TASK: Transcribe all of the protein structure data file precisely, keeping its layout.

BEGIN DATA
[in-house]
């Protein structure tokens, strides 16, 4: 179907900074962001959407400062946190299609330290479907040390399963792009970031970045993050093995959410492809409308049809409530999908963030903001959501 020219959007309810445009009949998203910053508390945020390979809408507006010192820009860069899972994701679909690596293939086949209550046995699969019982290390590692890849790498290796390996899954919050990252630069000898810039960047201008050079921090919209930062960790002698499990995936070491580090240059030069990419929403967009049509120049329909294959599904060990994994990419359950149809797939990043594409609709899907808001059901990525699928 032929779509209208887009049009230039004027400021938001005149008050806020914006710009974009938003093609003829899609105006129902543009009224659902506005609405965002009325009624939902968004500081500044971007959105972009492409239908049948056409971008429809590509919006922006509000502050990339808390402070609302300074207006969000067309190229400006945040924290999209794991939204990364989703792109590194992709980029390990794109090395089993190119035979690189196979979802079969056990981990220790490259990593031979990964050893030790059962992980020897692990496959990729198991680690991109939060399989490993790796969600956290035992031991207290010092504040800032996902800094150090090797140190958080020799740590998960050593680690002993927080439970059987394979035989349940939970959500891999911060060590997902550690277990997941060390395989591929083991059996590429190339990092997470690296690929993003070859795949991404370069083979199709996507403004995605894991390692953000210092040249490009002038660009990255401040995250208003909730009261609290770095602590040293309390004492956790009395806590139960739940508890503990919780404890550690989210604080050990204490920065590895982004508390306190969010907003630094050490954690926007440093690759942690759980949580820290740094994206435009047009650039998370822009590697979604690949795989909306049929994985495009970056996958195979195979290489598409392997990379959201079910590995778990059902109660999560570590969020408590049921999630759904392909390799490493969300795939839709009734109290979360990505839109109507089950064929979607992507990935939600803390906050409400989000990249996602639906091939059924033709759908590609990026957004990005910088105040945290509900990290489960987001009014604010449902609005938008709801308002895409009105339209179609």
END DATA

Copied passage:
[in-house]
């Protein structure tokens, strides 16, 4: 179907900074962001959407400062946190299609330290479907040390399963792009970031970045993050093995959410492809409308049809409530999908963030903001959501 020219959007309810445009009949998203910053508390945020390979809408507006010192820009860069899972994701679909690596293939086949209550046995699969019982290390590692890849790498290796390996899954919050990252630069000898810039960047201008050079921090919209930062960790002698499990995936070491580090240059030069990419929403967009049509120049329909294959599904060990994994990419359950149809797939990043594409609709899907808001059901990525699928 032929779509209208887009049009230039004027400021938001005149008050806020914006710009974009938003093609003829899609105006129902543009009224659902506005609405965002009325009624939902968004500081500044971007959105972009492409239908049948056409971008429809590509919006922006509000502050990339808390402070609302300074207006969000067309190229400006945040924290999209794991939204990364989703792109590194992709980029390990794109090395089993190119035979690189196979979802079969056990981990220790490259990593031979990964050893030790059962992980020897692990496959990729198991680690991109939060399989490993790796969600956290035992031991207290010092504040800032996902800094150090090797140190958080020799740590998960050593680690002993927080439970059987394979035989349940939970959500891999911060060590997902550690277990997941060390395989591929083991059996590429190339990092997470690296690929993003070859795949991404370069083979199709996507403004995605894991390692953000210092040249490009002038660009990255401040995250208003909730009261609290770095602590040293309390004492956790009395806590139960739940508890503990919780404890550690989210604080050990204490920065590895982004508390306190969010907003630094050490954690926007440093690759942690759980949580820290740094994206435009047009650039998370822009590697979604690949795989909306049929994985495009970056996958195979195979290489598409392997990379959201079910590995778990059902109660999560570590969020408590049921999630759904392909390799490493969300795939839709009734109290979360990505839109109507089950064929979607992507990935939600803390906050409400989000990249996602639906091939059924033709759908590609990026957004990005910088105040945290509900990290489960987001009014604010449902609005938008709801308002895409009105339209179609």